Black History Month 2022 is here and what better way to celebrate than to learn more about the Black queer experience by watching documentaries about its trailblazers. From fashion icons to musicians to social justice activists whose works quite literally impact our lives for the better every day, these seven must-watch documentaries depict and celebrate their lives — as they so richly deserve.
Pauli Murray may not be a household name, but they should be. Murray was a nonbinary Black lawyer, activist, and poet who was instrumental in arguing for the 14th amendment’s equal protection clause, which outlawed discrimination based on sex. And that’s just the tip of the iceberg of their incredible life story. Available on Amazon.
André Leon Talley, who passed away in January, lived a truly unconventional and boundary-breaking life. This documentary follows Talley’s journey from his humble roots as a child who lived in the segregated South to becoming the fashion world icon he’s now remembered as. Available on HBO Max.
In the summer of 1992, the body of transgender activist and drag queen Marsha P. Johnson was discovered in the Hudson River. While her death was ruled a suicide, many in her community weren’t convinced and believed that Johnson was murdered. This film focuses on both her legacy as a pioneer in the community and the role she played at the Stonewall Riots, but also the injustices in how the police and media approached her death. Available on Netflix.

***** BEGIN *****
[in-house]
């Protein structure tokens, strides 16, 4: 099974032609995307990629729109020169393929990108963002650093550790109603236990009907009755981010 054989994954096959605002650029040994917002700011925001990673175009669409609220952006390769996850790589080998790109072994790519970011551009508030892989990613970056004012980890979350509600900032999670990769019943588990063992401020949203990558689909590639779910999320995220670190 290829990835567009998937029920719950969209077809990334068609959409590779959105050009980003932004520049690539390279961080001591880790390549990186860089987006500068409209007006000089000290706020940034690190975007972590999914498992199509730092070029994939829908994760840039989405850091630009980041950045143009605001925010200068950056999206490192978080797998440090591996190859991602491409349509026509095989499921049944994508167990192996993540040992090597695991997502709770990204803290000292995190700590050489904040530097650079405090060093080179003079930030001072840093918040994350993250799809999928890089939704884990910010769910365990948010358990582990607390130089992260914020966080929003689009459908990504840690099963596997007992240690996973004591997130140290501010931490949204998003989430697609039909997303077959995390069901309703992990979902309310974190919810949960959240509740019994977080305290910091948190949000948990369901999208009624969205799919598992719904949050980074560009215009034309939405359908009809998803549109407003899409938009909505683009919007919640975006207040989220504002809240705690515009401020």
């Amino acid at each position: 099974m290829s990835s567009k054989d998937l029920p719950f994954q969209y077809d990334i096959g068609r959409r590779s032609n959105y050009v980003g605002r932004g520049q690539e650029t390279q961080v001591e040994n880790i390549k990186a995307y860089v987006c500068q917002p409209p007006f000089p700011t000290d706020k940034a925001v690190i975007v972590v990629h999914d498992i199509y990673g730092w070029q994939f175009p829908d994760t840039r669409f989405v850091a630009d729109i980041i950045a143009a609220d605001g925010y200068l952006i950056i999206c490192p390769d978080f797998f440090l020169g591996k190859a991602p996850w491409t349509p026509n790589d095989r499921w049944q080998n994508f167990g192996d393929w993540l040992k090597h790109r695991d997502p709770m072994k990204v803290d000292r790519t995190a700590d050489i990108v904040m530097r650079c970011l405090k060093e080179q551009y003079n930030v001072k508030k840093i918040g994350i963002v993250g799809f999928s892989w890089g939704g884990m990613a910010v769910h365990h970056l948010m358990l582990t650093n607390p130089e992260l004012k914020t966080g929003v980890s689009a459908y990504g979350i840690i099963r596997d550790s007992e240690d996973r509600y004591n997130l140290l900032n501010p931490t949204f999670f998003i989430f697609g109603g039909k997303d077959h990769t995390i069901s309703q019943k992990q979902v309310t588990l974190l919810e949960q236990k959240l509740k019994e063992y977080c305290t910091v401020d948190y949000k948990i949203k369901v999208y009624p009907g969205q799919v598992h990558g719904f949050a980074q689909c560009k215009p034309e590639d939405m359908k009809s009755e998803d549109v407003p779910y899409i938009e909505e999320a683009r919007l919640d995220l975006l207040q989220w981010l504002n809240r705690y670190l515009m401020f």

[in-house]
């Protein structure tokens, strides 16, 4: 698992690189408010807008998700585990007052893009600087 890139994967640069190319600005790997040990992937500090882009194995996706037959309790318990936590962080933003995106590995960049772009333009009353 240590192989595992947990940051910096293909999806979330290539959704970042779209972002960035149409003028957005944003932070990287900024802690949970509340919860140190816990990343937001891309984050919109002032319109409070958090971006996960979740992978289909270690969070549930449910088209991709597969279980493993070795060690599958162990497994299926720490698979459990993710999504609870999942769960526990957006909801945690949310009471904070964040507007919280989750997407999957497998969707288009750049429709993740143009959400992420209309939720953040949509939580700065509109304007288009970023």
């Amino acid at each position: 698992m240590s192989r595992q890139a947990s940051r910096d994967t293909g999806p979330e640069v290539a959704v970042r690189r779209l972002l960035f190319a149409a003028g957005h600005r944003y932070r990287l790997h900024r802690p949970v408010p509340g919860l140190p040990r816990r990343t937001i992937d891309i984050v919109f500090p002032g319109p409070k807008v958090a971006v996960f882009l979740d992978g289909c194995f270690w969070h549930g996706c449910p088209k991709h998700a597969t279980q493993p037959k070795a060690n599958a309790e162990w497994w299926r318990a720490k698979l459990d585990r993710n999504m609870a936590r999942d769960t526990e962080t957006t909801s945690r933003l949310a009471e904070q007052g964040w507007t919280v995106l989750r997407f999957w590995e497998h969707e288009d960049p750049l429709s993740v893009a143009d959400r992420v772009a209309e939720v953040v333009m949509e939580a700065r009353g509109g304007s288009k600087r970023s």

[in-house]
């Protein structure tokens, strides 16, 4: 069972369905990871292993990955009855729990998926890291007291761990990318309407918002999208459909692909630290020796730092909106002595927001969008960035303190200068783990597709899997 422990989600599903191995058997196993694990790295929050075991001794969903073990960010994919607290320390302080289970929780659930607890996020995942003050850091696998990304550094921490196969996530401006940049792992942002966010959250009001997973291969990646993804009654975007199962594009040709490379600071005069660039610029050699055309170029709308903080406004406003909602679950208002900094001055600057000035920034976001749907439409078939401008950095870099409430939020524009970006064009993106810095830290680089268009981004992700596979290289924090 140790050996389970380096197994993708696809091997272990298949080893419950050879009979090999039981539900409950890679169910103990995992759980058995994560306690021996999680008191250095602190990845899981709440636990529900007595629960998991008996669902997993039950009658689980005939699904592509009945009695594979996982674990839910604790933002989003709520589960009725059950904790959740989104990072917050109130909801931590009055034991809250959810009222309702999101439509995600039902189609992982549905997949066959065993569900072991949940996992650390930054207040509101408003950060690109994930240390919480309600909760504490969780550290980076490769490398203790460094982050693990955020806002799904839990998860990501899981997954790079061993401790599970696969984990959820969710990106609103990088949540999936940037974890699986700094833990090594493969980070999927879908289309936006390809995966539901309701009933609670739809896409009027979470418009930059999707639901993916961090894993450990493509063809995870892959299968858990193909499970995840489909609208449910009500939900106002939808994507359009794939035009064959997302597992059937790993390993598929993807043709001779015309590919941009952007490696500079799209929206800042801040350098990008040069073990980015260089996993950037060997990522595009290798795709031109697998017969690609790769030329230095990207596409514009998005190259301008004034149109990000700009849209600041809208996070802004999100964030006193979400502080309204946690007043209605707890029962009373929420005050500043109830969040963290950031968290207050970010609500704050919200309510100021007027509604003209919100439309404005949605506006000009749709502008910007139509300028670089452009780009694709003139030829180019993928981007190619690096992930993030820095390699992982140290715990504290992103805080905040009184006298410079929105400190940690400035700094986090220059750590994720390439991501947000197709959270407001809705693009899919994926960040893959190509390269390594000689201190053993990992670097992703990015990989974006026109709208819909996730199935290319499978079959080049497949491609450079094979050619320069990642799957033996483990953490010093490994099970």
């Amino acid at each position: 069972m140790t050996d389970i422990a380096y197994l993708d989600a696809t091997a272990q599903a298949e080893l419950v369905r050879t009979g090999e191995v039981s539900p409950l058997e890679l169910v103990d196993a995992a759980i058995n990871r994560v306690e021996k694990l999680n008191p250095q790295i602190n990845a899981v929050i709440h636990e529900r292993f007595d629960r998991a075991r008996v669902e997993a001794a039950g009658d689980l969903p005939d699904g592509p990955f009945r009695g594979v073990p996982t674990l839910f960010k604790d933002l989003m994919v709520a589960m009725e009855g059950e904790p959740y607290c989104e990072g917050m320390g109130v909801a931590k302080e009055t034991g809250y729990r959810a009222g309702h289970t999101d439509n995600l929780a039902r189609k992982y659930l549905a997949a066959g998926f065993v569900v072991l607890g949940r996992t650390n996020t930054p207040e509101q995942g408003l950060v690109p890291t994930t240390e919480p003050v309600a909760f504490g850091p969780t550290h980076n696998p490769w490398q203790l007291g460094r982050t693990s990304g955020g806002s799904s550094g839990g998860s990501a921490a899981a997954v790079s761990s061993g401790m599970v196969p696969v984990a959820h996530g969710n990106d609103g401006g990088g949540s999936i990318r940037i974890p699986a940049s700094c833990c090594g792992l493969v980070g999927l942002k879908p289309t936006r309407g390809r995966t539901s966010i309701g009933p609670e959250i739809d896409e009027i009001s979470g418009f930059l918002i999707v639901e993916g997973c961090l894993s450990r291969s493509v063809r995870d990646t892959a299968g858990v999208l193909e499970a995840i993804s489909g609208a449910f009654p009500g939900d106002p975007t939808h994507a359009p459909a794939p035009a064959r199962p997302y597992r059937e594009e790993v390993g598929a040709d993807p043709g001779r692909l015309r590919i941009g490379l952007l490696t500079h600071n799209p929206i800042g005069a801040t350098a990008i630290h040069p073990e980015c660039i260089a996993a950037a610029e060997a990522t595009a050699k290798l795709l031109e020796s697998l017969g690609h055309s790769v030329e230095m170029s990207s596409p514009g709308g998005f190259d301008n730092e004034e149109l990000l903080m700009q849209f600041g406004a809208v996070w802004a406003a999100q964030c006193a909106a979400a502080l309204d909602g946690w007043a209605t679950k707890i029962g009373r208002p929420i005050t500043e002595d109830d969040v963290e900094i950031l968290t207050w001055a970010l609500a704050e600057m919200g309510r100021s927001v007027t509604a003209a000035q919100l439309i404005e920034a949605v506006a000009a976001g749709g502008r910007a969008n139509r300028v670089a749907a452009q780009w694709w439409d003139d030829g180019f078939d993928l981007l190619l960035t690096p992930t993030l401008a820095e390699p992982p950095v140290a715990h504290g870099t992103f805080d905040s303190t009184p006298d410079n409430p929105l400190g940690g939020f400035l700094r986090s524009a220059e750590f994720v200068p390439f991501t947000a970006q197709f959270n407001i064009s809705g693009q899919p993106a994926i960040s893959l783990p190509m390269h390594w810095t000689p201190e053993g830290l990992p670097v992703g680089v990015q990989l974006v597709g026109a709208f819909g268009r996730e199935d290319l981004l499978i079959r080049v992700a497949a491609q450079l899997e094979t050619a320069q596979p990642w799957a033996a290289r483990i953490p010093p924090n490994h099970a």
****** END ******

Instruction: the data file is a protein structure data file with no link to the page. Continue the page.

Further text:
Bayard Rustin was a civil rights activist, an advisor to Dr. Martin Luther King, Jr., and the chief organizer of the 1963 March on Washington — and he was also an out gay man. This documentary chronicles his life as a civil rights pioneer and an out gay man living through the fiercely homophobic era of the 1940s through the 1960s. Available on Kanopy.
In this fascinating and moving documentary, filmmaker Raoul Peck attempts to finish a book that novelist, essayist, playwright, and poet James Baldwin intended to write in 1979 but never completed, entitled Remember the House. It was to be a personal account of the lives and assassinations of three of his close friends: Medgar Evers, Malcolm X, and Dr. Martin Luther King, Jr. While Baldwin only wrote 30 pages, Peck envisions what it would have been through the use of the author’s own words and archival footage. Available on Amazon, Netflix, and Hulu.
Caught between the racism of 1970s Los Angeles and the homophobia she perceived in her community, Jewel Thais-Williams found it impossible to find a space for Black LGBTQ+ people to congregate and let their hair down — so she made it herself. She opened the Catch One club in 1973, one of the very first Black discos in the U.S. This documentary charts the club’s history from inception to its closing in 2015.
Black lesbian poet and novelist Jewelle Gomez narrates this short but fascinating documentary that shines a stage light on queer jazz divas of the 1920s including Ma Rainey, Bessie Smith, Alberta Hunter, and Ethel Waters. All were making music and living queer lives — some openly, some hidden — at a time where it was truly revolutionary. Available on Kanopy.